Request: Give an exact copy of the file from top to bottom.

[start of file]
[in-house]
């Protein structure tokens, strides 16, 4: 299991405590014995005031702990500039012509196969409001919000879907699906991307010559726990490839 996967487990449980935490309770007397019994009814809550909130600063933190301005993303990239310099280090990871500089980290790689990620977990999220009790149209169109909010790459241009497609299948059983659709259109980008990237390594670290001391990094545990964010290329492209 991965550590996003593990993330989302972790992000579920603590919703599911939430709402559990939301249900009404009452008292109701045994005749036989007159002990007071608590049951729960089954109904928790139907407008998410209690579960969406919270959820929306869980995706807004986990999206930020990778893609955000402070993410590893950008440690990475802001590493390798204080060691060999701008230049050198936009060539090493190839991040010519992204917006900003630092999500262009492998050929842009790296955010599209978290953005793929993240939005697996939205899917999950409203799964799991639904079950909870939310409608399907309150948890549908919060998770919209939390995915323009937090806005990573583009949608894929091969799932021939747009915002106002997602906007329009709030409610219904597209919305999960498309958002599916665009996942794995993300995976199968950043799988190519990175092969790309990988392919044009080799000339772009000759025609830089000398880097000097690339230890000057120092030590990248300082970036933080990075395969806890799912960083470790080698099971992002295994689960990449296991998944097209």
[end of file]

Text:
[in-house]
């Protein structure tokens, strides 16, 4: 299991405590014995005031702990500039012509196969409001919000879907699906991307010559726990490839 996967487990449980935490309770007397019994009814809550909130600063933190301005993303990239310099280090990871500089980290790689990620977990999220009790149209169109909010790459241009497609299948059983659709259109980008990237390594670290001391990094545990964010290329492209 991965550590996003593990993330989302972790992000579920603590919703599911939430709402559990939301249900009404009452008292109701045994005749036989007159002990007071608590049951729960089954109904928790139907407008998410209690579960969406919270959820929306869980995706807004986990999206930020990778893609955000402070993410590893950008440690990475802001590493390798204080060691060999701008230049050198936009060539090493190839991040010519992204917006900003630092999500262009492998050929842009790296955010599209978290953005793929993240939005697996939205899917999950409203799964799991639904079950909870939310409608399907309150948890549908919060998770919209939390995915323009937090806005990573583009949608894929091969799932021939747009915002106002997602906007329009709030409610219904597209919305999960498309958002599916665009996942794995993300995976199968950043799988190519990175092969790309990988392919044009080799000339772009000759025609830089000398880097000097690339230890000057120092030590990248300082970036933080990075395969806890799912960083470790080698099971992002295994689960990449296991998944097209």